2008, then Deputy Manager of the crude oil
distillation complex.
Marcello Ferrara is the Chairman of ITW. With
27 years’ experience in the petroleum business,
including oil exploration and production,
refining, petrochemicals, transportation,
and energy production, he holds a PhD in
industrial chemistry and international patents
for new processes and additive compositions
for environmental control and for improving
petroleum/petrochemical processes.
Email: mferrara@itwtechnologies.com
market considerations and by the
downtime required for a mechani-
cal cleaning turnaround. With a
downtime of 15-20 days, it is much
more economical to run the units
under non-optimised conditions
rather than lose production. This,
however, results in energy losses,
giveaway and capacity reduction,
which negatively impact unit
economics.
The introduction of online clean-
ing, by cleaning the unit in 24
hours on an oil-to-oil basis, allows
for the recovery of losses and the
operation of units under improved
and more reliable conditions.
Furthermore, turnarounds can be
avoided or rescheduled with
reduced downtime.
In the case of turnaround
improvement, an additional
reduction in downtime can be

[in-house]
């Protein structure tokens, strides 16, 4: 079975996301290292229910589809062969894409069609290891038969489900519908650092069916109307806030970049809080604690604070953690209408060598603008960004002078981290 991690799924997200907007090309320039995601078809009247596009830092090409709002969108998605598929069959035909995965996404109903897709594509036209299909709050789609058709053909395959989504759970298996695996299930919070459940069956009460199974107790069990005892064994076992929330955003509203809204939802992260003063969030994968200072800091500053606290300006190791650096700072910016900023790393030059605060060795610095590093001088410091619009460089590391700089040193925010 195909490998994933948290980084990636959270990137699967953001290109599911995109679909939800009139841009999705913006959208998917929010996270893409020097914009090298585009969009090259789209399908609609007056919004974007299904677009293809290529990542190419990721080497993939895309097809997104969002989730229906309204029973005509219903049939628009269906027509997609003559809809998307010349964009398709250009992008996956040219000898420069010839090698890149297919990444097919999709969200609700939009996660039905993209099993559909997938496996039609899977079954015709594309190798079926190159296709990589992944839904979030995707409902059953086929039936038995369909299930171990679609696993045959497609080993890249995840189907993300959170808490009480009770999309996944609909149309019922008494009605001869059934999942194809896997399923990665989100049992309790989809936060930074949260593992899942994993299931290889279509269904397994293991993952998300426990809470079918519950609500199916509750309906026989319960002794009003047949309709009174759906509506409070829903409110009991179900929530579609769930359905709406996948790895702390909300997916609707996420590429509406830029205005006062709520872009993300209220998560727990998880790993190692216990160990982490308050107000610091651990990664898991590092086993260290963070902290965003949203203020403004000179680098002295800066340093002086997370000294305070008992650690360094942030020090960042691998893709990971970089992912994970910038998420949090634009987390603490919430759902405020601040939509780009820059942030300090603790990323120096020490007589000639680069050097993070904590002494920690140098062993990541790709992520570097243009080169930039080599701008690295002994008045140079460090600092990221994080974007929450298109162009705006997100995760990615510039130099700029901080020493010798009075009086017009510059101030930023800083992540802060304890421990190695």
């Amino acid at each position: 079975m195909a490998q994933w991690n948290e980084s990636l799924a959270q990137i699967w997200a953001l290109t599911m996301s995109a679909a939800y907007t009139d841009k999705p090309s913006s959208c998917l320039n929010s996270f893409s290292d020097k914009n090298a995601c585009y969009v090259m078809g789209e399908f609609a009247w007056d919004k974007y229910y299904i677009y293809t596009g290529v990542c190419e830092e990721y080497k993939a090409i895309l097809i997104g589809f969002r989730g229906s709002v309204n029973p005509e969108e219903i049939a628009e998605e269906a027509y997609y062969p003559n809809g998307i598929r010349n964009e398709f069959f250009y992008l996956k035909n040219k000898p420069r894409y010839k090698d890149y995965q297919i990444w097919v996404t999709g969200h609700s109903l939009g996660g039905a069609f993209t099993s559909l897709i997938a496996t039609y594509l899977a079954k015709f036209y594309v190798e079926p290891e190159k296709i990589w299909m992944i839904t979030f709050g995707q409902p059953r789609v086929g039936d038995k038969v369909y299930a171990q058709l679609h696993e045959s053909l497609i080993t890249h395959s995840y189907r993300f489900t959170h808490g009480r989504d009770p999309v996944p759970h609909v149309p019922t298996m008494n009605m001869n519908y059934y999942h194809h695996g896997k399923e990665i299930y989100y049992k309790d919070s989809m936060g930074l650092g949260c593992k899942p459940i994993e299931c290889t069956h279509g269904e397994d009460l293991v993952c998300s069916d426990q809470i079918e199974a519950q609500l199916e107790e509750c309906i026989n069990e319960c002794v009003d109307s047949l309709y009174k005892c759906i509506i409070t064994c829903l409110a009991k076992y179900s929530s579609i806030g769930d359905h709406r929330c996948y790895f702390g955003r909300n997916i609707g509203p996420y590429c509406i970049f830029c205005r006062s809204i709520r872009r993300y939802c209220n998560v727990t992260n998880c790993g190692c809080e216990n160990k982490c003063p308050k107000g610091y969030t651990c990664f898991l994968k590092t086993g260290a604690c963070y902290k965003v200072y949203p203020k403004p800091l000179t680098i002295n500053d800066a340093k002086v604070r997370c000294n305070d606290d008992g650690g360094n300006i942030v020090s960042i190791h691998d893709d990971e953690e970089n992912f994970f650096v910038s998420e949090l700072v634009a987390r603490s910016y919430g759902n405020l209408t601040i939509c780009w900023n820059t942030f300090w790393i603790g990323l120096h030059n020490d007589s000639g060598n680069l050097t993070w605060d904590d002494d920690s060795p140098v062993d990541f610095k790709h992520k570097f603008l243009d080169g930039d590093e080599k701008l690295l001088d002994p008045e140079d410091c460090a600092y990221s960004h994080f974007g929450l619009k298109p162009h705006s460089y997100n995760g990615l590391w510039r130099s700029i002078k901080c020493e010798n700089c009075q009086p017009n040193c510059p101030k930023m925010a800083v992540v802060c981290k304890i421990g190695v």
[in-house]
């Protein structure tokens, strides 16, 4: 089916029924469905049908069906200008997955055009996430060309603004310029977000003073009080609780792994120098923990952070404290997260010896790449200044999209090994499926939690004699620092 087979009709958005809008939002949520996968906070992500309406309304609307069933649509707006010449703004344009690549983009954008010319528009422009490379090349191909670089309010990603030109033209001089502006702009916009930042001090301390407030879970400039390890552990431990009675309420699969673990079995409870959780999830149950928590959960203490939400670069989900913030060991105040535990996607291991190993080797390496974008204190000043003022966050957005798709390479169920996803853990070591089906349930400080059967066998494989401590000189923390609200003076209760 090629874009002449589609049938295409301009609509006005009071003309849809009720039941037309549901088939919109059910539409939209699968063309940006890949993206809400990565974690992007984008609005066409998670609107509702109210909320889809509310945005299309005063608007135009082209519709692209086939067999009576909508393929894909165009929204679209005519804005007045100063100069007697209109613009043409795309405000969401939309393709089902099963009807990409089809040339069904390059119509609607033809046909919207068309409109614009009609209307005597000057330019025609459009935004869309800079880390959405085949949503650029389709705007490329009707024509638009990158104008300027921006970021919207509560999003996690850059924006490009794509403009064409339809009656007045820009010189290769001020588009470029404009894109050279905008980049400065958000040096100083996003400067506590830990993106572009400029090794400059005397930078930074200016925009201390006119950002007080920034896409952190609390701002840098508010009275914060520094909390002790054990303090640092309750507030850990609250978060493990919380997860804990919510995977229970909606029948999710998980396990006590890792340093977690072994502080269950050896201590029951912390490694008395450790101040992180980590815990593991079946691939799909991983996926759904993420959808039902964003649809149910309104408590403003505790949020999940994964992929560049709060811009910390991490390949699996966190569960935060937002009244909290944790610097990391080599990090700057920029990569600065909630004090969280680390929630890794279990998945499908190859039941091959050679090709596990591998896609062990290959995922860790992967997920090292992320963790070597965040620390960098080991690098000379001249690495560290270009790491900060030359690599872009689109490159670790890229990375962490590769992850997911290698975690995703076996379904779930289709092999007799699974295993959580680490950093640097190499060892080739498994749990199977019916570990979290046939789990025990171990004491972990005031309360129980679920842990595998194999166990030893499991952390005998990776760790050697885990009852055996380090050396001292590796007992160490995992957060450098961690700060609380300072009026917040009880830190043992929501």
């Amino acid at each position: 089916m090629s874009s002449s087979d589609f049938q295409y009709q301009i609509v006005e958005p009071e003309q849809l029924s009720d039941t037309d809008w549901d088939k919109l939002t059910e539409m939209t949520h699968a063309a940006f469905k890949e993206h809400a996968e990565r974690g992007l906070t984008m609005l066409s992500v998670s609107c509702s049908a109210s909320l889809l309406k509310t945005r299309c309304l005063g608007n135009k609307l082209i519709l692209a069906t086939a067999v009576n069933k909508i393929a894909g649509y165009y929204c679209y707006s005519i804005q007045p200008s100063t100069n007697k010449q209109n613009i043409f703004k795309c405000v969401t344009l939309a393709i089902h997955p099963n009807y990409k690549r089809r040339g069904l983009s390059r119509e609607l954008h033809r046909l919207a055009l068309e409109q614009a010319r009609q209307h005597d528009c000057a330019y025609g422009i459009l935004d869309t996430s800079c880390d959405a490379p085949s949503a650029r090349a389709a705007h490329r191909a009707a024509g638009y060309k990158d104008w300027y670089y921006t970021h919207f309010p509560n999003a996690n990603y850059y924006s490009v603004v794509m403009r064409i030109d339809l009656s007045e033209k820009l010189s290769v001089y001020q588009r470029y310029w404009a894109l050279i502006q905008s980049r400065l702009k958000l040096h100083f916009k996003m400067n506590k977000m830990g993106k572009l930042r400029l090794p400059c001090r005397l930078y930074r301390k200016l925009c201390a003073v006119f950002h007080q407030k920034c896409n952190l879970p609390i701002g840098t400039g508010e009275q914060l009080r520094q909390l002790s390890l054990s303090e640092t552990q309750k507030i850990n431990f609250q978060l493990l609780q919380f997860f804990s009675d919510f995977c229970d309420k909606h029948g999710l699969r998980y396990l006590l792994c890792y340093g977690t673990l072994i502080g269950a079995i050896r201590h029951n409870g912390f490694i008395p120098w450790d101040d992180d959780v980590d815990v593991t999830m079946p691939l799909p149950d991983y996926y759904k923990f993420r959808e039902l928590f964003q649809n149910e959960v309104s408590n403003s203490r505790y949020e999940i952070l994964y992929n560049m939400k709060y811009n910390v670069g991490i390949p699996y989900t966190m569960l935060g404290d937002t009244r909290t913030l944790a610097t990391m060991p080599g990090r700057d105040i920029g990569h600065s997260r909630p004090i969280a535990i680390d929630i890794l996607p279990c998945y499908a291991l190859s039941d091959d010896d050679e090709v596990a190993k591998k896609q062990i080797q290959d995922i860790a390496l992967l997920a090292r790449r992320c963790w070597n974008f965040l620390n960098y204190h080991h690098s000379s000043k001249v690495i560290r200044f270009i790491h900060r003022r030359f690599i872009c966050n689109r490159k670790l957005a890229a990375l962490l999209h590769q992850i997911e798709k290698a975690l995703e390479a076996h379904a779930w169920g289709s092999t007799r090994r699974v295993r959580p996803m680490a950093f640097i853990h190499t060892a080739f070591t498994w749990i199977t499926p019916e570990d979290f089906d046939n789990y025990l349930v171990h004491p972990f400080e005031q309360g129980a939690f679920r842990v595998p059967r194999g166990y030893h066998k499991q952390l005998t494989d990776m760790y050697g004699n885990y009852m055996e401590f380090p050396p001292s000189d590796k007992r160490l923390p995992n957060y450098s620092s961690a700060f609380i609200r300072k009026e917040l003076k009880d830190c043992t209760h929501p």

achieved by applying ITW’s
improved degassing/decontamina-
tion technology.
Conclusion
The results of ITW Online Cleaning
have opened up new possibilities
for Lotos, whereby online cleaning
can be applied during a plant run,
to recover a unit’s performance and
improve the level of operational
excellence, and in preparation for a
turnaround, to reduce downtime
and the turnaround’s scope of work.
These options are increasingly
important, as the amount of oppor-
tunity crudes the company
Figure 7 HGO — crude exchanger
Heavy crude Oil
Atmospheric Distillation
Vacuum Distillation
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Predicting corrosion rates in amine and
sour water systems
C
orrosion is a ubiquitous prob-
lem in gas treating in the
petroleum and natural gas
industries, in syngas plants, in
processing unconventional gases
such as shale and coal seam gas,
and in numerous other treating
applications. The primary impuri-
ties removed in the treating process
are the acid gases carbon dioxide
and hydrogen sulphide. The corro-
sion of equipment and piping is an
inevitable consequence of removing
these very gases with amines, and
of handling sour water. There are
other corrosive impurities that
either enter in small amounts with
the gas, such as HCN and oxygen,
or that are produced in the amine
system itself, mostly heat stable
salts (HSS) derived from HCN.
Corrosion rates are affected by the
nature of the corrosive agent,
temperature, fuid velocity, the
presence of solids, and the metal-
lurgy involved.
1
To prevent
equipment failures, mitigate risk
and select optimal materials, one
must be able to predict corrosion
rates pertinent to the particular
processing conditions. This article
describes the underpinnings of a